Sunday, October 11, 2009

Introducing the sticky crunch of newts

Dear George,
When I first came into the kitchen with a newt thrashing about between my gums, my humans were – heaven knows why – shocked rather than grateful. Even though I have no teeth I managed to munch it with my gums and swallow it down. I made my trademark hunting cry of “marrp” in celebration.
Later I saw my companion Whicky Wuudler batting something about and stamping on it – he’s a real back paw stamper and his hocks are legendary for dispatching moles. Sure enough he’d got a newt too – only just a tiny one. The humans tried to interfere AGAIN. He ate it, except for one tiny foreleg. Next Oliver brought a live one into the house, whapped it around growling and took off at high speed when our humans interfered. He ate it too!
Why can’t they understand…. Newts are good to eat and fun to hunt. We bring them in to show them off to our two apes. Whicky left that leg out of the goodness of his heart so that they could have a nibble. Did they? They did not. What's more, a day or two later, the newts had totally disappeared! What’s wrong with these apes, George?
Love Gerry

Dear Gerry,

Many humans, or apes as you so nicely call them, seem to think that newts produce a foul tasting mucus to deter predators. They don't. I think they have them confused with toads, which do taste horrible, though frogs are quite nice if you like that sort of thing. Some humans even eat them - though they are so unsporting as to buy them frozen in frenchy supermarkets rather than going out and hunting their own. All too typical of this species. You call them apes: I call them Homo stupido.

Do you actually fish your newts out of the water, or do you just wait till they come on land and get them then? I know of cats that will clear a small garden pond of all goldfish. Fanny brought in a goldfish, left it on the kitchen floor where it was found by the humans. They placed in a tank and it survived for a further 15 years. It made interactive piscal TV for Fanny!

And I even heard of a cat that brought home a two pound koi carp, which was probably worth thousands of pounds if it had the right markings. Its humans never dared to confess to the crime.

Newts, frogs and toads will all survive cats (apart from the occasionally unlucky individual) , if there are enough hiding places for them in a garden - long grass, wood piles, stone walls etc.

I have never tried back stamping. Can your apes take a video of it so I can post it?

Love George


  1. Cheers George matey! I did laff at Homo Stupido, they really are dumb. I'm shocked that some apes would BUY dead frogs, I could bring them live ones for free. We got our newts from the earth and leaves that surround the water pots, it's all moist and cool there - great hunting grounds. We think the newts were relocated by our resident Homo Stupidos pfft! Hopeless.

    The apes don't have a video camera, but Whicky sometimes does the back paw stamp on certain cat nip toys like the carrot. I have instructed the lumbering knuckle scrapers to have a camera to hand at all times to get a shot of this for you.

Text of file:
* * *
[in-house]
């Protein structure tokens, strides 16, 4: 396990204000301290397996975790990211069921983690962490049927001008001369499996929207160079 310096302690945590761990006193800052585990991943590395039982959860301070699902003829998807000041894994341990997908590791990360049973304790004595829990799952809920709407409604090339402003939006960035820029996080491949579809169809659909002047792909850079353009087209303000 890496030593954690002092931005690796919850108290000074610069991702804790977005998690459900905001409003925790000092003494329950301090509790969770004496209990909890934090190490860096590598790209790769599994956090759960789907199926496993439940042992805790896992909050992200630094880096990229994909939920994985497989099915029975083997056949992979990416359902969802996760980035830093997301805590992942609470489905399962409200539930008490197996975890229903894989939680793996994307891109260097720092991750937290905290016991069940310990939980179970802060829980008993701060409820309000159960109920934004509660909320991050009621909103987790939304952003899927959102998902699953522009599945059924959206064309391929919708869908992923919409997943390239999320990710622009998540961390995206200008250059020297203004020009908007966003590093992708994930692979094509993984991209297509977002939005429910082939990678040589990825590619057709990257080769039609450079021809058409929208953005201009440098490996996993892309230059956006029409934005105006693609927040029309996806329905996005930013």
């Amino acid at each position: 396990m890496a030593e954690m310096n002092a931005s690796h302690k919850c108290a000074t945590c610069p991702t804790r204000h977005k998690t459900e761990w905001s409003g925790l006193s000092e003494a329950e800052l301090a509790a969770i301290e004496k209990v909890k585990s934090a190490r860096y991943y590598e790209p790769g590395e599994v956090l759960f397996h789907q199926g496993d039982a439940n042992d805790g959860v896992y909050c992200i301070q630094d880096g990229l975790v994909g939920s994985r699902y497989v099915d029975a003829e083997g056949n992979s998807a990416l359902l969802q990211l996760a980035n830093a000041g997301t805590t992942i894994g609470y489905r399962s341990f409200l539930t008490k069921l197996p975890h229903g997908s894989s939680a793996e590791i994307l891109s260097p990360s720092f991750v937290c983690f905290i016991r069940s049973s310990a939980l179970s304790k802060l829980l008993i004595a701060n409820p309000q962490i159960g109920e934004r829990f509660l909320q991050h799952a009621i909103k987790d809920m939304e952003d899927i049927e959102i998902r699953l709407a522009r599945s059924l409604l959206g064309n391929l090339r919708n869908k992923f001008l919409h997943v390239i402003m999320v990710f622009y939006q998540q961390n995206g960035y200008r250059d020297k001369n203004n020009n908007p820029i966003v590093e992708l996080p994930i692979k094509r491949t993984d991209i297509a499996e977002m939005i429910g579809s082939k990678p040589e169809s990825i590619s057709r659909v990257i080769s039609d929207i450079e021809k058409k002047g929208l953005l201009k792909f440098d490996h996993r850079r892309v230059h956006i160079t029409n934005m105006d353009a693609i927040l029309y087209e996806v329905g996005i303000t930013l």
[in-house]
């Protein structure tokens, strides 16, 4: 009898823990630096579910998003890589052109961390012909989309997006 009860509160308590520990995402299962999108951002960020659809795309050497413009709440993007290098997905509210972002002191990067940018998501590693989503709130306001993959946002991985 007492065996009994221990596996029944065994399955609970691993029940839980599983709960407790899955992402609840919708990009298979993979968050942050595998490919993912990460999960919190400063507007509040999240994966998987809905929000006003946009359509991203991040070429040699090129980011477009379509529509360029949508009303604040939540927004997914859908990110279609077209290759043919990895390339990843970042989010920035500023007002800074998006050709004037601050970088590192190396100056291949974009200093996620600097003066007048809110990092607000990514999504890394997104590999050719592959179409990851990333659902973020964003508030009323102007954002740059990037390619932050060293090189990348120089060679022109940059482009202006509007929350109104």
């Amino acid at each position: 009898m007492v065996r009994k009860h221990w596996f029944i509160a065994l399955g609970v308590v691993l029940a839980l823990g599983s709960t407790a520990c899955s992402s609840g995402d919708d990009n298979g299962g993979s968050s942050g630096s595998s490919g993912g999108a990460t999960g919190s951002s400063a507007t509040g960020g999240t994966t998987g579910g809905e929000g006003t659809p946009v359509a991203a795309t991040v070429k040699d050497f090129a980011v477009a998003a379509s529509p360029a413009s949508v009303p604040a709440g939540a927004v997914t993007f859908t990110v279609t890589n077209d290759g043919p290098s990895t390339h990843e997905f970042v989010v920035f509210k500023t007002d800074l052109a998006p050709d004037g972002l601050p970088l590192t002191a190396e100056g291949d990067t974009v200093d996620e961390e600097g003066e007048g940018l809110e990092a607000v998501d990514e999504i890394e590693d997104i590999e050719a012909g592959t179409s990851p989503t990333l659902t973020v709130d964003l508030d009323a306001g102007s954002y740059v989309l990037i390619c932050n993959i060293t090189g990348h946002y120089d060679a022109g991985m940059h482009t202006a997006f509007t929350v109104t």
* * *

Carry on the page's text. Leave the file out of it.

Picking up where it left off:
Thanks George, you're a pal


  2. Dear George,
    Thanks for posting that cute photo of a newt!
    I must admit I didn't even know they exist.
    I've never seen one on this part of the planet where I live. I'm going to ask around.
    Could be that our sneaky humans give us the wild caught fish and keep the newts for themselves?

  3. Lovely creature this newt! Looks a bit like a jelly bean :-) Yummy!

  4. All I can catch are flies (inside the house):-(
    I'm a rescue and my humans won't take a chance to let me outside!
    I envy you, but my parents are right; we live close to heavy traffic.

  5. Hey Gerry, send some newts over here!
    I'd love to catch some.
    They look kind of cute...and tasty :-)

    PS. Say "hello" to Whicky W for me.


Help for cats whose humans show behaviour problems.

This blog is devoted to the study of human behaviour. We cats, who live with this sometimes unpredictable and always feeble minded species, can benefit from seeing their behaviour in its proper scientific context. The study of feline dilemmas, training problems, and difficulties with humans, can only benefit all of us. All of us train our humans - to buy the right food, for instance, but many of us do not have knowledge of how to improve our training methods. The human species is obviously not as intelligent as the cat, but nevertheless can learn quite a lot - if properly managed. Topics of interest include the use of claw and order, purring as a human reward, rubbing your human up the right way, when to bite, spraying as a method of making our wishes known, ignoring the human, human harassment, human inattention and sheer human stupidity. I welcome your questions. Photos can be sent via my secretary's website, This blog has been chosen as one of the top 50 feline blogs by Online